Going “Back to the Future” with Silos
In another life, as “Bob the Movie Man,” I am a prolific film reviewer—so, I often frame business problems in terms of famous movies.
For those old enough to remember “Back to the Future,” Marty McFly jumped into Doc Brown’s souped-up DeLorean and traveled back in time.
What would happen if Marty got into the DeLorean today and went back to 1985? What would Marty have found in terms of local government citizen service?
The answer is he would have found an environment where customer contact by phone was king but was made in a highly siloed fashion. Marty would have found government organizations with a telephone book of numbers that poor citizens had to wade through to reach the specific area of government they needed. He would have found no centralization of customer contact and high inefficiency in staff usage.
This, of course, was massively improved in the first decade of the century with the rise of contact centers based around either one single contact number (also known as a “golden number,” such as “311” in North America) or, at most, just a few contact numbers (or “silver” numbers). Verint solutions led the charge that delivered significant savings through this better management of customer access.
If we rev up the flux capacitor again and return to 2016, we would find that customer contact by digital is now king! But, with an ironic sense of déjà vu that only movie director and producer J.J. Abrams could dream up, most government organizations don’t have a single “golden” web portal with a single user ID and password.
Instead, many have a plethora of departmental portals—for example, one for “Taxation”; one for “Planning/Permits”; one for “Social Care”; etc. And, each of these has its own separate registration and log-in requirements.
Remember the phone book from 1985? Once again, the poor customer is left with complexity and frustration—something that acts as yet another barrier to further channel shift.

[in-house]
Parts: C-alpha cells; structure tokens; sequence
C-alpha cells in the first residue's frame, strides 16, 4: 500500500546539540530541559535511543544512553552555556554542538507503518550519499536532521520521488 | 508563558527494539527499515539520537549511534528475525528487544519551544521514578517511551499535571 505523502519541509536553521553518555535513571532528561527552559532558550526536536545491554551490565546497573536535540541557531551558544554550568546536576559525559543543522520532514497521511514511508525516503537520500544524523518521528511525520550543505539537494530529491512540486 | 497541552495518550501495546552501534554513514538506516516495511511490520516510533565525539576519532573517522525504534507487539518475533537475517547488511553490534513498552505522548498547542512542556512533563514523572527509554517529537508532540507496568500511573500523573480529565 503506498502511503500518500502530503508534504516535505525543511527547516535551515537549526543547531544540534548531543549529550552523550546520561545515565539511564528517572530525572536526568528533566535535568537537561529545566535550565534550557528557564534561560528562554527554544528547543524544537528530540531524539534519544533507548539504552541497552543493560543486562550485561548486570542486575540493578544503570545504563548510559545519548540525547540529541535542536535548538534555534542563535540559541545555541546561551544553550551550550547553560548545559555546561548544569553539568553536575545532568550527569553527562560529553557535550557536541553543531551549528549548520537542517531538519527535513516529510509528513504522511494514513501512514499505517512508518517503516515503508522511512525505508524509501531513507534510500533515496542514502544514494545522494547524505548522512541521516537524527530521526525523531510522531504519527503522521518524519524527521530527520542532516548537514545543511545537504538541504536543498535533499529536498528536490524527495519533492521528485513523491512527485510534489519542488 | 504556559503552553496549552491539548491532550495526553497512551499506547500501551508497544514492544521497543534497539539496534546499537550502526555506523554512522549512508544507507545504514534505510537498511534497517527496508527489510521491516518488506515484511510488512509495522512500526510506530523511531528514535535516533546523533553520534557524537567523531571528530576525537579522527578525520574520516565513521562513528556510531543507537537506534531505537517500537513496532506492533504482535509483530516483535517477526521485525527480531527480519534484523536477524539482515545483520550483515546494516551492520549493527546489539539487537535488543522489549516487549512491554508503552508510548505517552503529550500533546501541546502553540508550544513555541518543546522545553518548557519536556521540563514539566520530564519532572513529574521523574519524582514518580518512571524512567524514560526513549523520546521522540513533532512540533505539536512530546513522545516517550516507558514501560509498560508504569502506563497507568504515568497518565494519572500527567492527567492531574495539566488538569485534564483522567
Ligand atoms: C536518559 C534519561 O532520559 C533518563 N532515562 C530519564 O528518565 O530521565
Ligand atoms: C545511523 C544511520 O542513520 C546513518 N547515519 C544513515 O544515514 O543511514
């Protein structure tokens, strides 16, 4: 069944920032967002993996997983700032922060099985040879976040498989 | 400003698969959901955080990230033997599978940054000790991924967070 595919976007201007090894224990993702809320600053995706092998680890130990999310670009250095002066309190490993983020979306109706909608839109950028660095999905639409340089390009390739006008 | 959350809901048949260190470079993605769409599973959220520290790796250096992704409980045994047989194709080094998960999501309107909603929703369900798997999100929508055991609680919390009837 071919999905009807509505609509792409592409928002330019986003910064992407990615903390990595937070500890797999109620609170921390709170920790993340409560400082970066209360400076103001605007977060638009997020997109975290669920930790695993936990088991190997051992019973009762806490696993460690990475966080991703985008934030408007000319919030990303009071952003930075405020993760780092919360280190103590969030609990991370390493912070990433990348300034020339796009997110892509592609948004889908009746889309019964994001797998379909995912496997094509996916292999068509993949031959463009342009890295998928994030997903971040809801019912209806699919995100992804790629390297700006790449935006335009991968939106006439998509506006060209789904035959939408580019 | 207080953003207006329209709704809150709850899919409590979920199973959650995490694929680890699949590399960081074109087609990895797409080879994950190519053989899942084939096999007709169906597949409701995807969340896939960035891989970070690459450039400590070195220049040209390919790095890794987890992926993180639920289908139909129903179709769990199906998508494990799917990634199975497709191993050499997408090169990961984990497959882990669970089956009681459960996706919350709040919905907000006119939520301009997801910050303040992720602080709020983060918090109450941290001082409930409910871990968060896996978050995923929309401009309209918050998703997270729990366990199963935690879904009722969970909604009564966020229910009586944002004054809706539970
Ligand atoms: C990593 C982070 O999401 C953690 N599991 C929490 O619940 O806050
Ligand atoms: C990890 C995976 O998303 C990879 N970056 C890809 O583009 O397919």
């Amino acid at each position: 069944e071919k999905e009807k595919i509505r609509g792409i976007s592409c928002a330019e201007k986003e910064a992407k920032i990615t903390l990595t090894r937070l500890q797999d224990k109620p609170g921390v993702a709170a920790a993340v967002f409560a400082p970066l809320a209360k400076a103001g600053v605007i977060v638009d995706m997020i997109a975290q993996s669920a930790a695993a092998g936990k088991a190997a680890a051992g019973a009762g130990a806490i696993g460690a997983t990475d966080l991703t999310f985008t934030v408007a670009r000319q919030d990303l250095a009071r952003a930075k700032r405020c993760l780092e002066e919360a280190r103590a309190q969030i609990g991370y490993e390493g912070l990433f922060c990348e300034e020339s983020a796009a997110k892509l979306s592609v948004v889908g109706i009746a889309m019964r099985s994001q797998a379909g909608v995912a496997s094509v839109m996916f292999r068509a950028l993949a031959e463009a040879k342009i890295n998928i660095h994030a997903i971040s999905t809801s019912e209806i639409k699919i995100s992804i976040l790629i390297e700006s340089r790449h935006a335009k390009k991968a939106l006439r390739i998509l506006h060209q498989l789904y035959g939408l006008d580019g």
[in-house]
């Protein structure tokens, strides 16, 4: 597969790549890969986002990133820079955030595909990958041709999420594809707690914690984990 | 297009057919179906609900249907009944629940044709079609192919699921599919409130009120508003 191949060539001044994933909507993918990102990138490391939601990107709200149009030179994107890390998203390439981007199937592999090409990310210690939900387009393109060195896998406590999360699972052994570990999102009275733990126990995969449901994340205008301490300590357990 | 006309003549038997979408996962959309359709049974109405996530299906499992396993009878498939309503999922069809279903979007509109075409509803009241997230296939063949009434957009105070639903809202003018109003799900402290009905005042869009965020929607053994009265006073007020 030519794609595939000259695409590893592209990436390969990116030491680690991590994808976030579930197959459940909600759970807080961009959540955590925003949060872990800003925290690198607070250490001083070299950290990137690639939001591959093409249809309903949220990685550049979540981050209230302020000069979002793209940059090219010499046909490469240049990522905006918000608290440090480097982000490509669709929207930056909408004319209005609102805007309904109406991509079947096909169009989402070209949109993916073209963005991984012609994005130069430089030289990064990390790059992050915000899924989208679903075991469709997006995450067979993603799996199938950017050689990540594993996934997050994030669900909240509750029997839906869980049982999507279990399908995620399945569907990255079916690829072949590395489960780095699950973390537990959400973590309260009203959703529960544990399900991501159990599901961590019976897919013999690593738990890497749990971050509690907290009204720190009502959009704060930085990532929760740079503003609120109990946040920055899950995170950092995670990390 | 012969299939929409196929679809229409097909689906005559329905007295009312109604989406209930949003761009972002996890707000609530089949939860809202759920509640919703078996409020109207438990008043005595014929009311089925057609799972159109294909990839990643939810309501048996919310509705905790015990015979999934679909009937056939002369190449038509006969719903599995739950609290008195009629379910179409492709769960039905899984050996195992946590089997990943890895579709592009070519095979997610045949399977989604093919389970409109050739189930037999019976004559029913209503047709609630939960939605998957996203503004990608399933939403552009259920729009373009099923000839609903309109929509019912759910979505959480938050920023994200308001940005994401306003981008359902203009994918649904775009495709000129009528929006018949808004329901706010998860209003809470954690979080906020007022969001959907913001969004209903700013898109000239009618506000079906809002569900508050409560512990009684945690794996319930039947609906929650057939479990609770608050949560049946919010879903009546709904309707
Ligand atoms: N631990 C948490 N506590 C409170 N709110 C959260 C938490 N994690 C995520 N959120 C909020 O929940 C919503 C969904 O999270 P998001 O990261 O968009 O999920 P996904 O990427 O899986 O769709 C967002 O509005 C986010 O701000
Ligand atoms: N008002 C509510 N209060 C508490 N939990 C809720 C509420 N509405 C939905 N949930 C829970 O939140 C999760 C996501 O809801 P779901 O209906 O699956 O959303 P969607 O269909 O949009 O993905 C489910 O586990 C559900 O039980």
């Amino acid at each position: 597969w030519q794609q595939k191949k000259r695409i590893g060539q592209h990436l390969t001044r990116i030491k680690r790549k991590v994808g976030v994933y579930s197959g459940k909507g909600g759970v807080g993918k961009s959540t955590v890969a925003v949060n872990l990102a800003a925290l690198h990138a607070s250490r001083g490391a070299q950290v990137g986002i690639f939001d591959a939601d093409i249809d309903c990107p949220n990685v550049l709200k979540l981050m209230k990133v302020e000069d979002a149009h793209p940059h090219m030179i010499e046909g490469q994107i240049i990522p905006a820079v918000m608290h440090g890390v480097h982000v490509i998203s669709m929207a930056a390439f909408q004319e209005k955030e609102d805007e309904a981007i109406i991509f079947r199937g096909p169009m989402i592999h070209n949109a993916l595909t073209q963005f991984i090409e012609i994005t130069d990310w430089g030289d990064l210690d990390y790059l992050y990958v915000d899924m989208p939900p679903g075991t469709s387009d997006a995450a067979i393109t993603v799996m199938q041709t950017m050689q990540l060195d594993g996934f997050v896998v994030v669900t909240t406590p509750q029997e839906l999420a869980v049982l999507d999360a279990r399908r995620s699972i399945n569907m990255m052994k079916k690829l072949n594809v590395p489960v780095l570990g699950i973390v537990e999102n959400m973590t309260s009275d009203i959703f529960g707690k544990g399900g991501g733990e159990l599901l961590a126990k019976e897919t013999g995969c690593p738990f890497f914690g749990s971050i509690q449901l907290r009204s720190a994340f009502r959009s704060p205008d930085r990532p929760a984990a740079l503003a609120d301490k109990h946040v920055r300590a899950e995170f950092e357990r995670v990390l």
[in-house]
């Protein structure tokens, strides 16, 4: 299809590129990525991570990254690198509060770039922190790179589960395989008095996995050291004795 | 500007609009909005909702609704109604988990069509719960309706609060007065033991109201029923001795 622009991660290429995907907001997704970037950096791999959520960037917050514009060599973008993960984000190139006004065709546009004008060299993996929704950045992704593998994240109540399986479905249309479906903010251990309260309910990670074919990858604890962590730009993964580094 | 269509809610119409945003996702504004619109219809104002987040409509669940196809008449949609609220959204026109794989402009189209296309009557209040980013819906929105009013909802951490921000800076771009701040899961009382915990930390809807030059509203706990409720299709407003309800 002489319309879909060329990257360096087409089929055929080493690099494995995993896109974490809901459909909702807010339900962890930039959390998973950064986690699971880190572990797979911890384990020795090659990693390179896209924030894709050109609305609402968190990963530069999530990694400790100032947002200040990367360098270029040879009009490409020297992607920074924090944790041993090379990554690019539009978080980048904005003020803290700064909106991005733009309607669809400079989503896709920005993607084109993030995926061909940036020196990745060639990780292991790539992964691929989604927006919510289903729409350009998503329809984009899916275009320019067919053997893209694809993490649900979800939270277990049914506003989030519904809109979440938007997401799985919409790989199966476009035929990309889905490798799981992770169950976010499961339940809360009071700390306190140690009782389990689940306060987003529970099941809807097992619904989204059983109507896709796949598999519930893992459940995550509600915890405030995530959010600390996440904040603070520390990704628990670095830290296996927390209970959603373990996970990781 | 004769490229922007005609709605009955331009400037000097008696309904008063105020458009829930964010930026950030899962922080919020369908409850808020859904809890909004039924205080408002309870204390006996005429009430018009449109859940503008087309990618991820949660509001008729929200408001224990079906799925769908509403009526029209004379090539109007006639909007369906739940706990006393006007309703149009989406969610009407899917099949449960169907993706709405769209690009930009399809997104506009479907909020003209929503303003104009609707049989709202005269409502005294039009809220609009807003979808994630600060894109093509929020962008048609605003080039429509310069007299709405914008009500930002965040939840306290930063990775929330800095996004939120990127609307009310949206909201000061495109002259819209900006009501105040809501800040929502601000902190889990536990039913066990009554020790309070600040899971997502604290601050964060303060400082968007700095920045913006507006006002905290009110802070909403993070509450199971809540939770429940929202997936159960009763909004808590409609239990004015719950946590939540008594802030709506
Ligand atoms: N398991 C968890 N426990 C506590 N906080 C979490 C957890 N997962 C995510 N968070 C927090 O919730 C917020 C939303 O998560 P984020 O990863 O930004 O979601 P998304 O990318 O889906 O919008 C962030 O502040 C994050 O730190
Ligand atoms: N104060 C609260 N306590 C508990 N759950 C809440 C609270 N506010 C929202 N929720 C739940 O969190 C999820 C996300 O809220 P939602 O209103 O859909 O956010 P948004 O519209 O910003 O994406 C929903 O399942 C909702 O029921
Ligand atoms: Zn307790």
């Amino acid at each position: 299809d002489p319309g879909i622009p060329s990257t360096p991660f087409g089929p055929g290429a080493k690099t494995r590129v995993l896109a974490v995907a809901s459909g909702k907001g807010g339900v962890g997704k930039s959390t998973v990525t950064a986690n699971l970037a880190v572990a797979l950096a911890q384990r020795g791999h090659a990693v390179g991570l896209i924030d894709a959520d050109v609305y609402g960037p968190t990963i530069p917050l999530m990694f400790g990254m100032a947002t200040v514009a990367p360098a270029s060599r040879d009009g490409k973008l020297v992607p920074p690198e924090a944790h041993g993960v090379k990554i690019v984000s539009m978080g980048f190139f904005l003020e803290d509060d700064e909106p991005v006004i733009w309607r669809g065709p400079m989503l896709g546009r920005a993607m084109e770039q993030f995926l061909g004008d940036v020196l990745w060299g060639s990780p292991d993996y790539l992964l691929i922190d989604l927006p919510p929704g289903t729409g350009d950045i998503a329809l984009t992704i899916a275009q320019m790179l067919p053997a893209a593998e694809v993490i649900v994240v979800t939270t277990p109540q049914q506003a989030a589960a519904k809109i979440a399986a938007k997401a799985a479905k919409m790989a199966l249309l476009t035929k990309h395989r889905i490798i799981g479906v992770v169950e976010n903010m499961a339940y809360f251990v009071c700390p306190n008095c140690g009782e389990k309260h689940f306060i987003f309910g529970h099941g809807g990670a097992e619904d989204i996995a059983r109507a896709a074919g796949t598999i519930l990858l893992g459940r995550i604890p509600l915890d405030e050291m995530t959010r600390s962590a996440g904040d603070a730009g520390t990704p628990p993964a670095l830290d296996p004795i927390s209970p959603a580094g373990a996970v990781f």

A technical answer exists for this problem, and that is the use of an Identity Provider (IdP), which is sometimes also referred to as an Identity Assertion Provider. When you log in to the “portal,” you are passed seamlessly across to the IdP for authentication. Once done, you are passed back into the portal in an authenticated state and, in theory, are authorized to access any of the underlying department-specific portals.
The Scottish Government (in the form of the Scottish Improvement Service) is leading the way in citizen identification. It created an IdP called “My Account” (not to be confused with Verint’s “My Account” digital portal!), which Verint customers in Scotland—for example, North Lanarkshire Council—are starting to connect to.
Another system being beta tested in England and Wales, as a more commercial-outsourced model, is Gov.UK Verify, which started operation in central government departments but is now attempting to be rolled out more broadly across the U.K. public sector. The government of Singapore has instituted its “Singpass” system. The U.S. and Canada currently have no recognized national system.
All these IdP approaches, however, require interoperability standards to avoid extensive customized integration work, with Security Assertions Markup Language (SAML) being the standard that best supports this cross-system authentication. Unfortunately, not all government systems use this standard yet.
The best approach, in my opinion, would call for government regulation that dictates SAML support be a key requirement for inclusion in government frameworks, as well as making SAML support a mandatory requirement of any purchased digital systems moving forward.
In that way, at least, when Marty gets to 2020, we might see an integrated digital environment that is ‘Fit for the Future.’
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